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Would this work? Way to stop aero turbulence


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#1 rolf123

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Posted 23 November 2011 - 23:56

Now although I have a degree in mechanical engineering (including some fluid mechanics), I hated the subject and went into a totally different field after!

When I use a tap, the flow is often quite turbulent. The stream looks twisted and if you put your hand in it then water rebounds all over the place. But sometimes I will quickly flick where the water comes out of the tap and the flow will become less turbulent. Put my hand in it and it becomes smooth. The same effect as those grills over some tap outlets except the flow is not filtered as a grill would do. It looks fine.

Now, has the turbulent flow really been reduced? How does this work and, most importsantly, does this have any applications in F1 at all? e.g. maybe exhaust gases can be intentionally regulated to produce better flow over downstream components.

Edited by rolf123, 23 November 2011 - 23:58.


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#2 MatsNorway

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Posted 24 November 2011 - 06:42

You want to smooth out the pulses?

I believe it can not be done with the new rules. They spesify that it has to be a round pipe.

Im not sure if thats only the end of the pipe. if not a chamber to smooth out the pulses could be good. But i doubt it would help enough to give a measureable gain.

That chamber would also make packaging more difficult. Vanes and so on is probably not allowed under the new rules. i guess having a bigger exhaust pipe dia would help at least in teory.

Edited by MatsNorway, 24 November 2011 - 06:43.


#3 Bloggsworth

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Posted 25 November 2011 - 18:46

I think that there are some basic misunderstandings here.

#4 rolf123

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Posted 26 November 2011 - 18:30

I think that there are some basic misunderstandings here.


Spit them out please. It was a shot in the dark on my part anyway.

What I'm getting at is, is there some dynamic method of optimising air flow that somehow bestows an advantage?

#5 MatsNorway

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Posted 27 November 2011 - 10:53

"flows at Reynolds numbers larger than 5000 are typically (but not necessarily) turbulent, while those at low Reynolds numbers usually remain laminar. In pipe flow, for example, turbulence can first be sustained if the Reynolds number is larger than a critical value of about 2040[2]; moreover, the turbulence is generally interspersed with laminar flow until a larger Reynolds number of about 3000. In turbulent flow, unsteady vortices appear on many scales and interact with each other. Drag due to boundary layer skin friction increases. The structure and location of boundary layer separation often changes, sometimes resulting in a reduction of overall drag"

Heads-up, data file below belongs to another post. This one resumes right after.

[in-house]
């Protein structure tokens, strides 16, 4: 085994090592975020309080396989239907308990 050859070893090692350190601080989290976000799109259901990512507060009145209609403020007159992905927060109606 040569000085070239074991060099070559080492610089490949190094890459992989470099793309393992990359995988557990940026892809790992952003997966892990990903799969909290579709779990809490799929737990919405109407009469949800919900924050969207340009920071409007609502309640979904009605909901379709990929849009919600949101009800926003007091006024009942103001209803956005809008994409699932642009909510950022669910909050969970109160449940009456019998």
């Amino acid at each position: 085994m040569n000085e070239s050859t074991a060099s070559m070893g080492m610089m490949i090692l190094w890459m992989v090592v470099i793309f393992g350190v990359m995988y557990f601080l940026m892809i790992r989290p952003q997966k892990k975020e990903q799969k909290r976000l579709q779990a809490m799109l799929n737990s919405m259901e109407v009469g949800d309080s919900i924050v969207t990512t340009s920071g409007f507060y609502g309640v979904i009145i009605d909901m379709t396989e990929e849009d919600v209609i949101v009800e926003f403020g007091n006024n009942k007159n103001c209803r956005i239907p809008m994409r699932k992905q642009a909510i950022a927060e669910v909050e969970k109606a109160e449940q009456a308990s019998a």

When I use a tap, the flow is often quite turbulent. The stream looks twisted and if you put your hand in it then water rebounds all over the place. But sometimes I will quickly flick where the water comes out of the tap and the flow will become less turbulent. Put my hand in it and it becomes smooth. The same effect as those grills over some tap outlets except the flow is not filtered as a grill would do. It looks fine.


The grill and the hand "effect" is two different things. the grill cuts the turbulence up. i think.

open up the valve so it flows very little. you will still hear the turbulence but its only in the valve.
when you slam the valve open you probably avoid the turbulence in the valve to go with you. avoiding it to escalade.

your tap is probably in the transient area between the reynolds number 2040 and 3000.



All you need to know is that you probably can`t do this on the exhaust of a F1 car. The air/gases involved gets turbulent too easy. Too high a Reynolds number probably.

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Slight OT:

"The structure and location of boundary layer separation often changes, sometimes resulting in a reduction of overall drag"

this can be used with benefit when porting engines, if i read what i think i read. Smooth polished ports are not neccesarily the best flowing. (that i have heard before)

Edited by MatsNorway, 27 November 2011 - 10:54.


#6 Tony Matthews

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Posted 27 November 2011 - 11:00

Smooth polished ports are not neccesarily the best flowing. (that i have heard before)

I think that is what Keith Duckworth always maintained.

#7 Catalina Park

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Posted 27 November 2011 - 11:09

I think that is what Keith Duckworth always maintained.

Waiting for VP to tell us that Duckworth was wrong.

#8 Tony Matthews

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Posted 27 November 2011 - 11:48

If he does, let me know!

#9 cheapracer

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Posted 27 November 2011 - 13:41

Rolf, you could look into articles of where and why motorcycle race bikes point their exhausts - F1 doesn't have sole ownership on the field.